Boxer may have the backdoor support of a few corporations with special deals and of course, the unions, but Fiorina is making headway where it counts, with the people who vote. Vote one time, that is.
Via Ed Morrissey;
Carly Fiorina stepped up her attack on Barbara Boxer by scolding her for backing a regulatory expansion into the Internet instead of fixing the broken systems that already exist — and that hurt the tech sector. Fiorina came out explicitly against Net Neutrality and the effort by the Obama administration to impose it by bureaucratic fiat. Politico thinks that the Silicon Valley vote is already sewn up, but Fiorina has already put Boxer on the defensive over the guest-visa system that Congress has supposed to address for years, and that may be enough to open a few more minds:
Ultimately, the Net neutrality issue is unlikely to energize voters in a race pivoting primarily on economic issues, and Fiorina’s comments most likely won’t shake the ground in Silicon Valley, especially given her more than 20 years of experience at AT&T and Lucent Technologies.
Many of the Golden State’s top tech companies have also long made up their minds, said Ralph Hellmann, senior vice president of the Information Technology Industry Council. He added many of those firms “are already close to Boxer.”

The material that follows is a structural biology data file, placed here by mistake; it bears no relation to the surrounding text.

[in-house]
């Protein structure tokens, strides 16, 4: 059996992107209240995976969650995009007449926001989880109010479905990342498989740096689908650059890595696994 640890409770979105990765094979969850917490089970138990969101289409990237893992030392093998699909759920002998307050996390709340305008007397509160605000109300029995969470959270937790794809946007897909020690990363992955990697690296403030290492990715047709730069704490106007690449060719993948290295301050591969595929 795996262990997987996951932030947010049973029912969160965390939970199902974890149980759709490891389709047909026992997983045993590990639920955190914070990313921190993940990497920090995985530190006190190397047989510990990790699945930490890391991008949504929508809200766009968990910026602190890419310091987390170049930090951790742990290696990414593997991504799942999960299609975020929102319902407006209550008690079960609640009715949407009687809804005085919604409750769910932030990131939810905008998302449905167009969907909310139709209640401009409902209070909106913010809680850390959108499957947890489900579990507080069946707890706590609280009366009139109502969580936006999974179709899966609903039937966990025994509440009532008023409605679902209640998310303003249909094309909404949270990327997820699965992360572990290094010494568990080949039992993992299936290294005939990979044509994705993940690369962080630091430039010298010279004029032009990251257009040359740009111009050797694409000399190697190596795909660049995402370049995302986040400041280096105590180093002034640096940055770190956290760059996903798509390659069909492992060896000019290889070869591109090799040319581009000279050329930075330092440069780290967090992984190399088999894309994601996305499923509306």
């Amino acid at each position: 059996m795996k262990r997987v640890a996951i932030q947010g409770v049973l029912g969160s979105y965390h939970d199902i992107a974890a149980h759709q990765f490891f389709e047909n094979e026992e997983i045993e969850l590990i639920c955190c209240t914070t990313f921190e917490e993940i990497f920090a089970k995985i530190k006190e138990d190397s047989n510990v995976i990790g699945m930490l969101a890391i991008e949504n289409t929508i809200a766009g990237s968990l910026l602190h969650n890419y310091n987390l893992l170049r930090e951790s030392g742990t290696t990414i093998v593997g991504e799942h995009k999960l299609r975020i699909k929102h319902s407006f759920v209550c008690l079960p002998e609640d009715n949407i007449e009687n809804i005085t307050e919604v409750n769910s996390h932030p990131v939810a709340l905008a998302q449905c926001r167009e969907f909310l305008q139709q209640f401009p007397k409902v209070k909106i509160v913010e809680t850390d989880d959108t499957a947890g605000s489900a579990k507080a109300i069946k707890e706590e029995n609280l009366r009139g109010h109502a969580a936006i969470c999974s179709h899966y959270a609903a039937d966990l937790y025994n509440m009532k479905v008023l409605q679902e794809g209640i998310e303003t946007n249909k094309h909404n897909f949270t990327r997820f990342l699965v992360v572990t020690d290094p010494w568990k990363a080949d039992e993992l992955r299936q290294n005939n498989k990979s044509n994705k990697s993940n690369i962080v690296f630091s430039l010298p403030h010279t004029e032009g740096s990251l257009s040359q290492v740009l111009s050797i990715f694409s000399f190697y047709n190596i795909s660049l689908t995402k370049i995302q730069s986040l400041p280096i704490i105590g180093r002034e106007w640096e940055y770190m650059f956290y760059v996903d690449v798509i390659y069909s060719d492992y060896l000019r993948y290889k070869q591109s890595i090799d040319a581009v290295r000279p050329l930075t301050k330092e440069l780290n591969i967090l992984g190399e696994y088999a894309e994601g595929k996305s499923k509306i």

But a Fiorina win could make it more difficult for Net neutrality advocates to get anything through the Senate next year, especially if the FCC finds itself mired in legal battles should it reclassify broadband as a telecommunications service. …
Fiorina further emphasized the need for reform to guest visa laws, which she said would allow talent from abroad to stimulate innovation in California, and she proffered the importance of free trade agreements to economic development. She hammered Boxer for prioritizing neither issue, although the Boxer camp says that that the senator strongly supports increasing guest worker visas and incentivizing successful foreign students to work at high-tech companies in the United States.
“I would sum it up as her economic policy is higher taxes, more regulation and bigger government, and she has not been a friend to the technology industry or any other industry,” Fiorina said.